Business requirement is to show a SnackBar to the user with the message when Login fails.

A common mistake is to Design LoginUiState as below:

data class LoginUiState(
val snackBarMessage: String? = null,
val isUserLoggedIn: Boolean = false
)

If tomorrow, UI/UX team decides to show an alert dialog to the user instead of SnackBar on login fail. What will you do? Would you still use snackBarMessage? OR refactor it to alertDialogMessage?

Solution to this is that ViewModel should only take care of holding the latest state, updating the state when event occurs and informing the UI about the updated state. It should not have any information about what UI elements are used and this information should not be part of UiState as well. So, Design LoginUiState as below:

data class LoginUiState(
val userMessage: String? = null,
val isUserLoggedIn: Boolean = false
)

Now, let UI (Activity/Fragment/Composable) observe the state and decide what to show and when this what to show changes, change doesn’t involve any change in ViewModel.

Refactor Code?

So, now if you see properties in your UiState data class like snackBarMessage, alertDialogMessage OR functions in your ViewModel like onDialogShownOR onSnackBarShown — You would rather refactor it to errorMessage/userMessage and onErrorMessageShown/onUserMessageShown etc.

Common Mistake 3 — Injecting any data source (Local — Room Dao, SharedPreferences, DataStore OR Remote API etc.) in ViewModel in hurry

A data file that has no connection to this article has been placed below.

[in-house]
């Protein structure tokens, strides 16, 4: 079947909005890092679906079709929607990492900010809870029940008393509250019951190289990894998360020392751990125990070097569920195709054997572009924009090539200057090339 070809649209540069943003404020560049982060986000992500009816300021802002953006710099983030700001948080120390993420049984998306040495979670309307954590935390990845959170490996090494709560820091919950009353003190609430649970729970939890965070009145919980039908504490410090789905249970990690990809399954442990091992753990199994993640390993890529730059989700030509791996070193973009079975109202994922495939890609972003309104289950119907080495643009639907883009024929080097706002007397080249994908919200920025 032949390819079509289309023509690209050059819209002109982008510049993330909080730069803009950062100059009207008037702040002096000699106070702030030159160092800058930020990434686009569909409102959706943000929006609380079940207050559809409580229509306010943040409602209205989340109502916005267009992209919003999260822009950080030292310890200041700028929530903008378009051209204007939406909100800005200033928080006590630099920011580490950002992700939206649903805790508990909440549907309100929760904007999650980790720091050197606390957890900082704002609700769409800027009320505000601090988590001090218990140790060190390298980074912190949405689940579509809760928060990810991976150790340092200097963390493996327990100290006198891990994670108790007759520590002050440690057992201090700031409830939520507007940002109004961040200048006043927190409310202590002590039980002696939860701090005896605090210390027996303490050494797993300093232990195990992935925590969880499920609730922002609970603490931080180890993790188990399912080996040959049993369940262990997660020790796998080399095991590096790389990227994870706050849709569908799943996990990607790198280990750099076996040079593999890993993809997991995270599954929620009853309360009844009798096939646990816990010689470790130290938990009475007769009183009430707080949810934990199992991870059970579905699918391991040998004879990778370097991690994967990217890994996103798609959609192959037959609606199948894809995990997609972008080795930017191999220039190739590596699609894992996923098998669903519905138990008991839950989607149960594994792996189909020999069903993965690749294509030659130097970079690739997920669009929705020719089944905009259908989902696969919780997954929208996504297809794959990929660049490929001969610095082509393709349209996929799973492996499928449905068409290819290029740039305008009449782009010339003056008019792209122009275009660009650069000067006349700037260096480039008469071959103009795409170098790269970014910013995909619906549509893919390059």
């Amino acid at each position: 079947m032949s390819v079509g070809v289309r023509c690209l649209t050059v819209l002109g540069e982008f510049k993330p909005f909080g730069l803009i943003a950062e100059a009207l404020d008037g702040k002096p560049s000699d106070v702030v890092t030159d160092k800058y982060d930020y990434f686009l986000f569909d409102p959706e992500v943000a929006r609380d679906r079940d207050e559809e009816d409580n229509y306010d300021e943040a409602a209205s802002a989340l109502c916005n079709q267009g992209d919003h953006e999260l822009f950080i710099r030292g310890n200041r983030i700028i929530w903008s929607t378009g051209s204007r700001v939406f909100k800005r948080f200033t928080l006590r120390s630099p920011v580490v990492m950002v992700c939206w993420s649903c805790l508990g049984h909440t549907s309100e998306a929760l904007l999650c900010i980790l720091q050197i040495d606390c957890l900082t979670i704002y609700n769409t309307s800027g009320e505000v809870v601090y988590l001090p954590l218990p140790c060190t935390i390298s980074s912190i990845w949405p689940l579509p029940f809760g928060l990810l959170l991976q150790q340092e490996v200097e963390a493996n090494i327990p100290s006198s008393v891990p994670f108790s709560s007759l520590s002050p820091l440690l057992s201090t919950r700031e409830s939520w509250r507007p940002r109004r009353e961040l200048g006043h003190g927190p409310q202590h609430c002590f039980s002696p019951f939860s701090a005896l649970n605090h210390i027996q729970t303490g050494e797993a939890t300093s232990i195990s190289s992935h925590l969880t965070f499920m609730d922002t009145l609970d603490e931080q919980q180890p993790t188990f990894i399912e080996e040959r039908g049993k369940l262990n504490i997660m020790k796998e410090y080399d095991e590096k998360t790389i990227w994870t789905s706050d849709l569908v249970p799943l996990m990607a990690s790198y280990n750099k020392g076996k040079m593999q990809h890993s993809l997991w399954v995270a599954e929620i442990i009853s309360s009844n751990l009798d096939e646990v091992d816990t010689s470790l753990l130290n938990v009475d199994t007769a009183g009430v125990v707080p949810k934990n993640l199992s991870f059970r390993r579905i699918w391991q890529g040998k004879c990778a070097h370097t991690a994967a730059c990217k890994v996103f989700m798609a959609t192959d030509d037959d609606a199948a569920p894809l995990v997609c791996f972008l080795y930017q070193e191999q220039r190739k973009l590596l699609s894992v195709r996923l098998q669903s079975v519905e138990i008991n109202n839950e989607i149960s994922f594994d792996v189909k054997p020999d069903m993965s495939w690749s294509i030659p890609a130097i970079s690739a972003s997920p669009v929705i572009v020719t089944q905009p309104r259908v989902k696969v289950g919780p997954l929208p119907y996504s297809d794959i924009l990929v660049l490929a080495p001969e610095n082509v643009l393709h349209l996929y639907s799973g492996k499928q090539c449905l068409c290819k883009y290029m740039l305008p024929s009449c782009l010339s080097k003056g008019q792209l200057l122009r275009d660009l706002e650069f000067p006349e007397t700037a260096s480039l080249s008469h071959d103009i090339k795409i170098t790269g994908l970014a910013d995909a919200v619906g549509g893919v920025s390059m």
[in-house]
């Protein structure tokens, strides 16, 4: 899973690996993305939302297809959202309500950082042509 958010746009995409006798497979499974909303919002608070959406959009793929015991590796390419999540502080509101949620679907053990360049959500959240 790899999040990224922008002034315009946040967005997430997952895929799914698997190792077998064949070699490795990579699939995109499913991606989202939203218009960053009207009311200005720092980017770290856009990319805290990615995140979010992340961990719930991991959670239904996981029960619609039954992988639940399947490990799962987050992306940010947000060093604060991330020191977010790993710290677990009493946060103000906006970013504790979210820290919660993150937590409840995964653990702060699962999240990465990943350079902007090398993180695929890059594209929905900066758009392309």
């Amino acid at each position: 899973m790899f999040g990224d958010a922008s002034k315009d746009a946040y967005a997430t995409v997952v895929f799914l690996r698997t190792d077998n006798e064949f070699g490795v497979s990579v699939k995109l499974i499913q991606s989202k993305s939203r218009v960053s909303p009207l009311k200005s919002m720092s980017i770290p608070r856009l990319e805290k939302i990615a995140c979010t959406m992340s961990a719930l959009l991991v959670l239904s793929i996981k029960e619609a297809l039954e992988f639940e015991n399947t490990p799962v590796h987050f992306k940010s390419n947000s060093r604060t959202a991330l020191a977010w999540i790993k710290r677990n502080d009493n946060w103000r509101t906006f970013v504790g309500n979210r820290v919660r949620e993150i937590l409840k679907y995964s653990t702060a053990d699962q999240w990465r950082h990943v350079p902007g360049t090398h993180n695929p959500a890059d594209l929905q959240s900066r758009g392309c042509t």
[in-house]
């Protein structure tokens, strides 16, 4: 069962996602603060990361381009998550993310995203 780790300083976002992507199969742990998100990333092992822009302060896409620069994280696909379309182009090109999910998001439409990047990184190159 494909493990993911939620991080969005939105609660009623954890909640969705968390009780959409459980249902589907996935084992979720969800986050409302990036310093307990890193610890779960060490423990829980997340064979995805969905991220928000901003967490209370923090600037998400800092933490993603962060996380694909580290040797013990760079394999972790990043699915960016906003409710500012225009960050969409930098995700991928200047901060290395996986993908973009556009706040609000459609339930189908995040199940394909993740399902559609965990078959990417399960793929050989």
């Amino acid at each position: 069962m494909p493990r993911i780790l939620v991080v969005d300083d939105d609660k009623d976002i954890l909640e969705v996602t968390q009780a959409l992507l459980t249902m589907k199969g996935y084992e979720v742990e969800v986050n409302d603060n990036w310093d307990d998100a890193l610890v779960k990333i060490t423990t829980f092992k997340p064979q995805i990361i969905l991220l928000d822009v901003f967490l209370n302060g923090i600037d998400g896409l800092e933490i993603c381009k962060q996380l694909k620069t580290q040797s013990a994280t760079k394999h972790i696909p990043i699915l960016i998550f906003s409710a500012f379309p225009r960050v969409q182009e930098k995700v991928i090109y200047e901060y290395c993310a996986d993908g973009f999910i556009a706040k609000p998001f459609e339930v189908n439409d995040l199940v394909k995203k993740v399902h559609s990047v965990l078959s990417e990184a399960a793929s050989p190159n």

• In two layer architecture — ViewModel interacts with Data layer via Repositories
  • In three layer architecture — ViewModel interacts with Domain layer via UseCases

In any case, ViewModel should not interact with any data sources directly because it is recommended that Data Sources should only be accessed via Repositories.

In order to strictly follow this, better would be to have Dependency Injection via Hilt in your app so that all dependencies and any violation can be caught at a glance.

Refactor Code?

If you see any of the below, it is time to refactor.

@HiltViewModel
class NewsViewModel @Inject constructor(
newsApi: NewsApi,
.................,
) : ViewModel() {
@HiltViewModel
class NewsViewModel @Inject constructor(
newsDataStore: NewsDataStore,
.................,
) : ViewModel() {
@HiltViewModel
class NewsViewModel @Inject constructor(
newsDao: NewsDao,
.................,
) : ViewModel() {

How would Clean Approach look like then?

Two Layer Architecture:

@HiltViewModel
class NewsViewModel @Inject constructor(
newsRepository: NewsRepository,
authorsRepository: AuthorsRepository
) : ViewModel() {

Three Layer Architecture:

@HiltViewModel
class NewsViewModel @Inject constructor(
getLatestNewsWithAuthorsUseCase: GetLatestNewsWithAuthorsUseCase
) : ViewModel() {
class GetLatestNewsWithAuthorsUseCase @Inject constructor(
private val newsRepository: NewsRepository,
private val authorsRepository: AuthorsRepository
) { /* ... */ }

Hope you like reading this post about best practices around ViewModel! I will come up with next part soon.

Till then, Happy Coding!

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BHAVNA THACKER

Android GDE. Youtuber — LearnAndroid. Senior Android Engineer @MEGA. FPE @raywenderlich.